TitleSeverino, Paul interview
|Pelkey, James L., Interviewer|
|Severino, Paul, Interviewee|
Computer History Museum
DescriptionSeverino knew on graduating from college that he wanted to be an entrepreneur. He joined Digital Equipment Corporation in 1967 as a design engineer for industrial control systems. In 1972, he left DEC and joined the start-up Prime Computers and, among other projects, designed a product to interconnect multiple computers. Then in 1976, Severino became a hands-on entrepreneur when he joined the unfunded start-up Data Translations, a company focusing on building data acquisition products. Although the company would become a success, Severino, wanted to head his own company, not just be a key member of management, and resigned in 1979 to find a compelling opportunity. In May 1981, he founded Interlan, an early Ethernet Networking company. By the fall of 1984, success forced the need for more cash and the Board of Directors decided to sell the company. On March 1, 1985, Micom acquired Interlan for $65 million. Severino became Corporate Vice President, Product Planning and Technology. Frustrated in a staff role. Severino resigned in September intent on founding yet another company. In May 1986 he founded Wellfleet, a company to become an early leader in Internetworking and in the years ahead a public company.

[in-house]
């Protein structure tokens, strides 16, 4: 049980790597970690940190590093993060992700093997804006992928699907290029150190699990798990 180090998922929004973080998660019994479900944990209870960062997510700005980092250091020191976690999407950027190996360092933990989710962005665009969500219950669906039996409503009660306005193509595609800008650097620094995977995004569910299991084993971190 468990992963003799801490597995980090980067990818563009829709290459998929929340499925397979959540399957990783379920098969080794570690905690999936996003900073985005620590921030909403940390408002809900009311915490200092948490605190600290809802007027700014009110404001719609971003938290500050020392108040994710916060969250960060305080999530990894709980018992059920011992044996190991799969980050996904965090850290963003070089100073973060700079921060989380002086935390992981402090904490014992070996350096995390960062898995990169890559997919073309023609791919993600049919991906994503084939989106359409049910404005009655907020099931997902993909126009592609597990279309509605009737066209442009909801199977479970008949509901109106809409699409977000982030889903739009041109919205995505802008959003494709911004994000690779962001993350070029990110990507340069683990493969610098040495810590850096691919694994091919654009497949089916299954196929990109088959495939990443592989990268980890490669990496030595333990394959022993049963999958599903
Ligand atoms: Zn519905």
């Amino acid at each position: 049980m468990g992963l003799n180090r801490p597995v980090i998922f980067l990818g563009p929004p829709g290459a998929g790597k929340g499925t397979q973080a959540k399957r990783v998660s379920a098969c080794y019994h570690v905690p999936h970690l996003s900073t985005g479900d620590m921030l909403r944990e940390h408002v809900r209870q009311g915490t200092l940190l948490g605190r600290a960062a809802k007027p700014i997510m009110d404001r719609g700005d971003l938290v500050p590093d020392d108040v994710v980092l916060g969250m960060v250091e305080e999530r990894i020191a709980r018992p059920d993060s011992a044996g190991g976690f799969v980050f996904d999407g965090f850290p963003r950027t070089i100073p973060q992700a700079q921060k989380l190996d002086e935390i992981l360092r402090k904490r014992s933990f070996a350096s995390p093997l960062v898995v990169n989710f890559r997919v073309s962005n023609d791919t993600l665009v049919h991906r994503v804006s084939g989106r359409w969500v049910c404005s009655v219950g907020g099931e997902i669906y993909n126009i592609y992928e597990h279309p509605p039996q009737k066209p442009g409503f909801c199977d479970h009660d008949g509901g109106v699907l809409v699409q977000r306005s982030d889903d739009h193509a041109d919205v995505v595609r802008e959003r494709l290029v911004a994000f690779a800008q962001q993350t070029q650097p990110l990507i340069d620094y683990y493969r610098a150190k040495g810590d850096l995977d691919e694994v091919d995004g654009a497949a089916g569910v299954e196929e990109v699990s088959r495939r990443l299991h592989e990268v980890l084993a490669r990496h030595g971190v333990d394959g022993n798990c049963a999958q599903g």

It seems like only yesterday when Paul and I were sitting in my room in the Hyatt Hotel on the Charles River getting to know each other before beginning the interview. Discovering we had gone to the same college only a few years apart helped thaw any edge that might have existed between us. So with the evening ritual of racing crews practicing on the Charles River in the background, and the sun casting its pale cool orange over the city before disappearing for another day, we talked for a few hours before continuing our conversation over dinner in the restaurant foyer. What struck me were how the entrepreneurial cultures of both Coasts were grounded in the large technology-companies, such as DEC and Prime and Hewlett-Packard and Intel. And how universities played critical roles, such as MIT and Stanford.
SubjectPRIME (Software); DEC; PRIMENET; Data Translations; token ring; Ethernet; Interlan; Micom; Wellfleet
CreditGift of James Pelkey
|102746648||James L. Pelkey collection : history of computer communications|